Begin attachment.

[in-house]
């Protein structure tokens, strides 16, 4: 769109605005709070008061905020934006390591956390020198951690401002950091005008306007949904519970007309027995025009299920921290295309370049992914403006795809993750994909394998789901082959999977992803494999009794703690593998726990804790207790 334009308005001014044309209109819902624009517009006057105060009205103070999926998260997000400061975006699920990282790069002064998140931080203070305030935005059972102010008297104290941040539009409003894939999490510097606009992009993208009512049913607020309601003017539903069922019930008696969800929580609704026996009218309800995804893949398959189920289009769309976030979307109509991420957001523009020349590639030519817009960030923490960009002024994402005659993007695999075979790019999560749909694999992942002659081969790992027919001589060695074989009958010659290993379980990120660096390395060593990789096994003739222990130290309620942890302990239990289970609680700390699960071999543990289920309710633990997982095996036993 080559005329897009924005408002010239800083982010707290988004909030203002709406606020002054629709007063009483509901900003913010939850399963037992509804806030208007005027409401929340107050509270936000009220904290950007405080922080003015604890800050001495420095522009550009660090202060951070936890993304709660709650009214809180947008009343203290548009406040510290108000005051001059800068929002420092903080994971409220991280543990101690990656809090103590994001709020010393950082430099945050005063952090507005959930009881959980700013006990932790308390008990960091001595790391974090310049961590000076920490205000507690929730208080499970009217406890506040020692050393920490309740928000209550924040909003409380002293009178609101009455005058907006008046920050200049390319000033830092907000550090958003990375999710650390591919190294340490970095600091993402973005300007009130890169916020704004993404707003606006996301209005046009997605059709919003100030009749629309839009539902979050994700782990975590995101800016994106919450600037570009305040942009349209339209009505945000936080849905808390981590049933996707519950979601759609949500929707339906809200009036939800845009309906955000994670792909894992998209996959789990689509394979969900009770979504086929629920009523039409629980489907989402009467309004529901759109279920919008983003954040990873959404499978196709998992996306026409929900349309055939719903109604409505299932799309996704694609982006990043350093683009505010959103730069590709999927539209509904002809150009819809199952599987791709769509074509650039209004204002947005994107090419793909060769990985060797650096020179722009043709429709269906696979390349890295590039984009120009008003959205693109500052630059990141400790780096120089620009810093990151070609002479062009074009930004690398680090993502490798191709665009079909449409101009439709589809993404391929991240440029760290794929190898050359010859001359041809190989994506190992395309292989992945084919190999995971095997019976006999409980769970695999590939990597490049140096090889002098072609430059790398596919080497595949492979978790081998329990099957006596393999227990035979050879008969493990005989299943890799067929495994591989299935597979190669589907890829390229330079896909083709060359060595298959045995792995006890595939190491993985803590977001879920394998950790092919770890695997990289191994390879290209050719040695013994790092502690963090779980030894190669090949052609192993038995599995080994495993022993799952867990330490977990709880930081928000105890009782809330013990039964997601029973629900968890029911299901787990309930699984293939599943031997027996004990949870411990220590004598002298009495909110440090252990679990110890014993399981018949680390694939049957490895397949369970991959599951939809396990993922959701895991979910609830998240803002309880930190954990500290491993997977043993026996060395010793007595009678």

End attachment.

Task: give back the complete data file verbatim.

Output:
[in-house]
């Protein structure tokens, strides 16, 4: 769109605005709070008061905020934006390591956390020198951690401002950091005008306007949904519970007309027995025009299920921290295309370049992914403006795809993750994909394998789901082959999977992803494999009794703690593998726990804790207790 334009308005001014044309209109819902624009517009006057105060009205103070999926998260997000400061975006699920990282790069002064998140931080203070305030935005059972102010008297104290941040539009409003894939999490510097606009992009993208009512049913607020309601003017539903069922019930008696969800929580609704026996009218309800995804893949398959189920289009769309976030979307109509991420957001523009020349590639030519817009960030923490960009002024994402005659993007695999075979790019999560749909694999992942002659081969790992027919001589060695074989009958010659290993379980990120660096390395060593990789096994003739222990130290309620942890302990239990289970609680700390699960071999543990289920309710633990997982095996036993 080559005329897009924005408002010239800083982010707290988004909030203002709406606020002054629709007063009483509901900003913010939850399963037992509804806030208007005027409401929340107050509270936000009220904290950007405080922080003015604890800050001495420095522009550009660090202060951070936890993304709660709650009214809180947008009343203290548009406040510290108000005051001059800068929002420092903080994971409220991280543990101690990656809090103590994001709020010393950082430099945050005063952090507005959930009881959980700013006990932790308390008990960091001595790391974090310049961590000076920490205000507690929730208080499970009217406890506040020692050393920490309740928000209550924040909003409380002293009178609101009455005058907006008046920050200049390319000033830092907000550090958003990375999710650390591919190294340490970095600091993402973005300007009130890169916020704004993404707003606006996301209005046009997605059709919003100030009749629309839009539902979050994700782990975590995101800016994106919450600037570009305040942009349209339209009505945000936080849905808390981590049933996707519950979601759609949500929707339906809200009036939800845009309906955000994670792909894992998209996959789990689509394979969900009770979504086929629920009523039409629980489907989402009467309004529901759109279920919008983003954040990873959404499978196709998992996306026409929900349309055939719903109604409505299932799309996704694609982006990043350093683009505010959103730069590709999927539209509904002809150009819809199952599987791709769509074509650039209004204002947005994107090419793909060769990985060797650096020179722009043709429709269906696979390349890295590039984009120009008003959205693109500052630059990141400790780096120089620009810093990151070609002479062009074009930004690398680090993502490798191709665009079909449409101009439709589809993404391929991240440029760290794929190898050359010859001359041809190989994506190992395309292989992945084919190999995971095997019976006999409980769970695999590939990597490049140096090889002098072609430059790398596919080497595949492979978790081998329990099957006596393999227990035979050879008969493990005989299943890799067929495994591989299935597979190669589907890829390229330079896909083709060359060595298959045995792995006890595939190491993985803590977001879920394998950790092919770890695997990289191994390879290209050719040695013994790092502690963090779980030894190669090949052609192993038995599995080994495993022993799952867990330490977990709880930081928000105890009782809330013990039964997601029973629900968890029911299901787990309930699984293939599943031997027996004990949870411990220590004598002298009495909110440090252990679990110890014993399981018949680390694939049957490895397949369970991959599951939809396990993922959701895991979910609830998240803002309880930190954990500290491993997977043993026996060395010793007595009678």